The Myth of Lousy Healthcare in the U.S.

Using the logic of those who claim that healthcare spending is out of control, the U.S. also faces a spending crisis on phones and pet care.

Few complaints about the U.S. healthcare system are as common as the claim that we spend too much on healthcare and get too little in return, especially compared with other industrialized nations. A new Commonwealth Fund report is the latest to indict U.S. healthcare. It pegs the American system dead last in a survey of 11 developed countries. But, like virtually every other study that trashes the U.S. healthcare system, Commonwealth’s rankings rely on questionable assumptions, like giving weight to those systems that treat people equally rather than well. At the same time, Commonwealth ignores the problems that countries with socialized healthcare systems have with treating people once they’re sick. And on that metric — that is, actually delivering care to those who need it — the U.S. is without peer. The Commonwealth Fund report begins by asserting that the U.S. healthcare system “is the most expensive in the world.” It’s true that the U.S. spends a larger share of its gross domestic product — 18%, or almost $3 trillion  on healthcare than other countries do. But by itself that statistic means nothing. The U.S. also happens to be one of the richest countries in the world. Once basic needs are taken care of, an increasing share of each extra dollar will go to what were once considered luxuries. You can only spend so much on food, after all. That assertion is borne out by national spending data. Between 1990 and 2012, for example, spending on healthcare climbed 290%, significantly faster than GDP growth of 171%. But household spending on pets climbed 353% over those same years; on live entertainment, it went up more than 500%. Americans spend 639% more on telephones and 900% more on computers. By the Commonwealth Fund’s logic, America also faces a pet-care spending crisis. In contrast, spending on staples like food, clothing, housing and furnishings all climbed more slowly than GDP. The Commonwealth Fund concludes that the U.S. “underperforms relative to most other countries on most other dimensions of performance” despite having the most expensive healthcare system in the world. But a closer look at those “dimensions” calls that claim into question. Take infant mortality rates, where the U.S. typically places far down the list behind France, Greece, Italy, Hungary, even Cuba. This comparison is notoriously unreliable because countries either use different definitions of a live birth — or fudge their numbers. The U.S. counts every live birth in its infant mortality statistics. But France only includes babies born after 22 weeks of gestation. In Poland, a baby has to weigh more than 1 pound, 2 ounces to count as a live birth. The World Health Organization notes that it’s common practice in several countries, including Belgium, France and Spain, “to register as live births only those infants who survived for a specified period beyond birth.” What’s more, the U.S. has significantly more pre-term births than other countries. That fact alone accounts for “much of the high infant mortality rate in the U.S.,” according to a report from the Centers for Disease Control and Prevention (CDC). The CDC found that if the U.S. had the same pre-term birth rate as Sweden, our infant mortality rate would be cut nearly in half. What about life expectancy, where the U.S. ranks below its peers, as well? International measures of longevity typically fail to account for differences in obesity, accidental deaths, car accidents, murders and the like, all of which shorten lives no matter how good a nation’s healthcare system is. The U.S. murder rate, for example, is more than four times the United Kingdom’s — and far higher than all the other countries in the Commonwealth Fund study. The U.S. has a worse highway death rate than all but one of them. And U.S. obesity rates are more than double Canada’s and more than four times Switzerland’s. A far more meaningful comparison of international health systems would take stock of how people afflicted with diseases such as cancer fare in different countries. And on this measure, there’s no question the U.S. stands above the rest. Five-year survival rates for breast cancer are higher in the U.S. than in England, Denmark, Germany and Spain, according to the American Cancer Society. In the U.S., the survival rate for prostate cancer is 99%. In Denmark, it’s 48%. For kidney cancer patients, the survival rate here is 68%. It’s just 46% in England — which the Commonwealth Fund ranked as the No. 1 healthcare system in the world. Finally, the Commonwealth Fund study also ignores massive problems with actual access to care in the countries it heralds. Every citizen of a country with socialized medicine may have insurance. But that doesn’t mean they can get the care they need. Treatment delays were so chronic in the United Kingdom, for example, that the government had to issue a formal requirement that patients shouldn’t have to wait more than four months for treatments authorized by their general practitioner. The Royal College of Physicians found that poor care — including doctors trying to keep costs down — caused nearly two-thirds of asthma deaths in the U.K. in 2012. In Canada, the average patient seeking an elective medical service has to wait four-and-a-half months between being recommended for treatment by their primary care physician and actually receiving it. Waiting for care is the norm in Canada, even though Madam Chief Justice Beverley McLachlin of the Canadian Supreme Court declared nine years ago, in a ruling holding a ban on private health insurance in Quebec illegal, “Access to a waiting list is not access to healthcare.” The Commonwealth Fund is right about one thing — the U.S. healthcare system is too expensive. But rationing care — as Commonwealth’s favored systems do — is not the answer.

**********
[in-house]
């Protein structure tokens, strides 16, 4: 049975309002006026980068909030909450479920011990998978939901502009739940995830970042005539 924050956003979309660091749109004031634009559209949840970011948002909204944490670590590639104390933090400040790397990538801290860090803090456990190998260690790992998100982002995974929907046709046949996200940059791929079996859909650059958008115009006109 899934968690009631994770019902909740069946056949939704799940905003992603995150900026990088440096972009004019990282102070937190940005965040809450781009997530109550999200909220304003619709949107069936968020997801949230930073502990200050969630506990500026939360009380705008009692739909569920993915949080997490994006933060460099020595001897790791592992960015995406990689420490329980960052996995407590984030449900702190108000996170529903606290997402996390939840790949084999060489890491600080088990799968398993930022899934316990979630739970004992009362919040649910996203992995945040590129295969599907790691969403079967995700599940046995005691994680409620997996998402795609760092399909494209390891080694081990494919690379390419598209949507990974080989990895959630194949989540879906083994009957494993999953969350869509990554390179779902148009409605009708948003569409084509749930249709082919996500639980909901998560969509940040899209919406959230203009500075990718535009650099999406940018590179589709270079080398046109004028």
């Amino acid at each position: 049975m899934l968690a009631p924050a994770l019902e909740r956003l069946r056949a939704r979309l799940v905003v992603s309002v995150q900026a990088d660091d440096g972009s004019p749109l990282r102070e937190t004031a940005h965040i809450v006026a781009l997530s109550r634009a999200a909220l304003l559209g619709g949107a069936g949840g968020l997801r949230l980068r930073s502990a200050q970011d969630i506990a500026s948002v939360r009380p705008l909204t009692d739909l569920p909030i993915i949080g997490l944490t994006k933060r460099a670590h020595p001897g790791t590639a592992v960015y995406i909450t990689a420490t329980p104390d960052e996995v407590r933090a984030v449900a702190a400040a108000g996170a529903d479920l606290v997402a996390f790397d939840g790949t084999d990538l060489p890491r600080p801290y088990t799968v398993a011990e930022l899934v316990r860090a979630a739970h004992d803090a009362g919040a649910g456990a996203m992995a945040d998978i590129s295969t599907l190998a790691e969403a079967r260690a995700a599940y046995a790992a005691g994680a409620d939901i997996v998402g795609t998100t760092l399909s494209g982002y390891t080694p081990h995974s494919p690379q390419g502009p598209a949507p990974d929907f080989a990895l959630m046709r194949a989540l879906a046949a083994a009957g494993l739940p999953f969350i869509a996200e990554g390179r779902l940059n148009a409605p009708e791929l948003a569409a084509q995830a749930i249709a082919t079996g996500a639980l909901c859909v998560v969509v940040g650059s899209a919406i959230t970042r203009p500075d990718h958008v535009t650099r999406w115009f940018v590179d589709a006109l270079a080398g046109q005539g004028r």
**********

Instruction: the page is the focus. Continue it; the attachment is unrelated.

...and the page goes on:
Sally Pipes

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Sally Pipes

Sally C. Pipes is president and chief executive officer of the Pacific Research Institute, a San Francisco-based think tank founded in 1979. In November 2010, she was named the Taube Fellow in Health Care Studies. Prior to becoming president of PRI in 1991, she was assistant director of the Fraser Institute, based in Vancouver, Canada.